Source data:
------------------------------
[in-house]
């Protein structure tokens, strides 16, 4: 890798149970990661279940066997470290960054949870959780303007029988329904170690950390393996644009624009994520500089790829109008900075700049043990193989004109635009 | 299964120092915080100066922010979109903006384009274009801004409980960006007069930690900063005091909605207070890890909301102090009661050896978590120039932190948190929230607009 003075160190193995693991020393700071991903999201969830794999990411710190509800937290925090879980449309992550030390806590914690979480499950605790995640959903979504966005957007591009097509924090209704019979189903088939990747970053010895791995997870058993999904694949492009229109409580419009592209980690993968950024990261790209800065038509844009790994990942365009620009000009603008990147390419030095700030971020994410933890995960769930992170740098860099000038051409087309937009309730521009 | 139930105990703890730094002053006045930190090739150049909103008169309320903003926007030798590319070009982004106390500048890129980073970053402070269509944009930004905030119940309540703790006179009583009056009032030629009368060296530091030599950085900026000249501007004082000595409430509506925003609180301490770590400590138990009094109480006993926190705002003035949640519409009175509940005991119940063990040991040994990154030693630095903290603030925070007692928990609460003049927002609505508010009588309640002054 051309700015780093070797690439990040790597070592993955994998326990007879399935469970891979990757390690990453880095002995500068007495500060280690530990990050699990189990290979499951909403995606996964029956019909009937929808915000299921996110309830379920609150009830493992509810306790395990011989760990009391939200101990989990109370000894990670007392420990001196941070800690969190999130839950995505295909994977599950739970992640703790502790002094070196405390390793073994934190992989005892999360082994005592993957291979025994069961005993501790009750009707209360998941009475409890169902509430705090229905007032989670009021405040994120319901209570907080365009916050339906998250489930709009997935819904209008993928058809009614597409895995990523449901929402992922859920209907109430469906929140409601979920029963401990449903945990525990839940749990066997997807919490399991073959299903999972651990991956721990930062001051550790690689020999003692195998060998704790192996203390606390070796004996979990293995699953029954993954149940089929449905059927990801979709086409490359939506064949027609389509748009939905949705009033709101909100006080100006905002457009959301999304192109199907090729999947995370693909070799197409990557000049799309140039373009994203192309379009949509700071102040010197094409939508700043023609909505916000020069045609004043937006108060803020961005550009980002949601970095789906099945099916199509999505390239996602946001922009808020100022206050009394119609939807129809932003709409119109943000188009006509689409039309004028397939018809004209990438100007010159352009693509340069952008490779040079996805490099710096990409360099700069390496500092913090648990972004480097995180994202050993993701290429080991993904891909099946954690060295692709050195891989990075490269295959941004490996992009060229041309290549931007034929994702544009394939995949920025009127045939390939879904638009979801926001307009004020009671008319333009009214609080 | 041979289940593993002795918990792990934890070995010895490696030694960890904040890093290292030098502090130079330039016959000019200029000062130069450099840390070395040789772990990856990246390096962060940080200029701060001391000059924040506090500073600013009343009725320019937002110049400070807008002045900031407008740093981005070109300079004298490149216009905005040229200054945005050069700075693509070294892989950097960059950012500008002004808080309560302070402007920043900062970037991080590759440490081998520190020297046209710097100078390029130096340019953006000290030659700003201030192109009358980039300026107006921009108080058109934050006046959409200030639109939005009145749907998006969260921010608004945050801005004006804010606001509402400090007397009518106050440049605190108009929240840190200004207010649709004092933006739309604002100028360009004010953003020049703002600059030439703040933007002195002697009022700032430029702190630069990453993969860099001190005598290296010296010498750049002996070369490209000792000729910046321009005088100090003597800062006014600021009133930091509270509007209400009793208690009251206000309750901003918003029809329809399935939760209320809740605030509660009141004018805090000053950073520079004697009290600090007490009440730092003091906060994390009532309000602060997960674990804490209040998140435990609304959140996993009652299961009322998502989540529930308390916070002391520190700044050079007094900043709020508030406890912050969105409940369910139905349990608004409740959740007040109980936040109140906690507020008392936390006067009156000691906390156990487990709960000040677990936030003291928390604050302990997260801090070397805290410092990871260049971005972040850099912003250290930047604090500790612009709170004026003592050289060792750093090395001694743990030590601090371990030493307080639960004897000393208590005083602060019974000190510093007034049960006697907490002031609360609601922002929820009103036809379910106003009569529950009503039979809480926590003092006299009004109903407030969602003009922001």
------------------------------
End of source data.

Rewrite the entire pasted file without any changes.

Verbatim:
[in-house]
């Protein structure tokens, strides 16, 4: 890798149970990661279940066997470290960054949870959780303007029988329904170690950390393996644009624009994520500089790829109008900075700049043990193989004109635009 | 299964120092915080100066922010979109903006384009274009801004409980960006007069930690900063005091909605207070890890909301102090009661050896978590120039932190948190929230607009 003075160190193995693991020393700071991903999201969830794999990411710190509800937290925090879980449309992550030390806590914690979480499950605790995640959903979504966005957007591009097509924090209704019979189903088939990747970053010895791995997870058993999904694949492009229109409580419009592209980690993968950024990261790209800065038509844009790994990942365009620009000009603008990147390419030095700030971020994410933890995960769930992170740098860099000038051409087309937009309730521009 | 139930105990703890730094002053006045930190090739150049909103008169309320903003926007030798590319070009982004106390500048890129980073970053402070269509944009930004905030119940309540703790006179009583009056009032030629009368060296530091030599950085900026000249501007004082000595409430509506925003609180301490770590400590138990009094109480006993926190705002003035949640519409009175509940005991119940063990040991040994990154030693630095903290603030925070007692928990609460003049927002609505508010009588309640002054 051309700015780093070797690439990040790597070592993955994998326990007879399935469970891979990757390690990453880095002995500068007495500060280690530990990050699990189990290979499951909403995606996964029956019909009937929808915000299921996110309830379920609150009830493992509810306790395990011989760990009391939200101990989990109370000894990670007392420990001196941070800690969190999130839950995505295909994977599950739970992640703790502790002094070196405390390793073994934190992989005892999360082994005592993957291979025994069961005993501790009750009707209360998941009475409890169902509430705090229905007032989670009021405040994120319901209570907080365009916050339906998250489930709009997935819904209008993928058809009614597409895995990523449901929402992922859920209907109430469906929140409601979920029963401990449903945990525990839940749990066997997807919490399991073959299903999972651990991956721990930062001051550790690689020999003692195998060998704790192996203390606390070796004996979990293995699953029954993954149940089929449905059927990801979709086409490359939506064949027609389509748009939905949705009033709101909100006080100006905002457009959301999304192109199907090729999947995370693909070799197409990557000049799309140039373009994203192309379009949509700071102040010197094409939508700043023609909505916000020069045609004043937006108060803020961005550009980002949601970095789906099945099916199509999505390239996602946001922009808020100022206050009394119609939807129809932003709409119109943000188009006509689409039309004028397939018809004209990438100007010159352009693509340069952008490779040079996805490099710096990409360099700069390496500092913090648990972004480097995180994202050993993701290429080991993904891909099946954690060295692709050195891989990075490269295959941004490996992009060229041309290549931007034929994702544009394939995949920025009127045939390939879904638009979801926001307009004020009671008319333009009214609080 | 041979289940593993002795918990792990934890070995010895490696030694960890904040890093290292030098502090130079330039016959000019200029000062130069450099840390070395040789772990990856990246390096962060940080200029701060001391000059924040506090500073600013009343009725320019937002110049400070807008002045900031407008740093981005070109300079004298490149216009905005040229200054945005050069700075693509070294892989950097960059950012500008002004808080309560302070402007920043900062970037991080590759440490081998520190020297046209710097100078390029130096340019953006000290030659700003201030192109009358980039300026107006921009108080058109934050006046959409200030639109939005009145749907998006969260921010608004945050801005004006804010606001509402400090007397009518106050440049605190108009929240840190200004207010649709004092933006739309604002100028360009004010953003020049703002600059030439703040933007002195002697009022700032430029702190630069990453993969860099001190005598290296010296010498750049002996070369490209000792000729910046321009005088100090003597800062006014600021009133930091509270509007209400009793208690009251206000309750901003918003029809329809399935939760209320809740605030509660009141004018805090000053950073520079004697009290600090007490009440730092003091906060994390009532309000602060997960674990804490209040998140435990609304959140996993009652299961009322998502989540529930308390916070002391520190700044050079007094900043709020508030406890912050969105409940369910139905349990608004409740959740007040109980936040109140906690507020008392936390006067009156000691906390156990487990709960000040677990936030003291928390604050302990997260801090070397805290410092990871260049971005972040850099912003250290930047604090500790612009709170004026003592050289060792750093090395001694743990030590601090371990030493307080639960004897000393208590005083602060019974000190510093007034049960006697907490002031609360609601922002929820009103036809379910106003009569529950009503039979809480926590003092006299009004109903407030969602003009922001």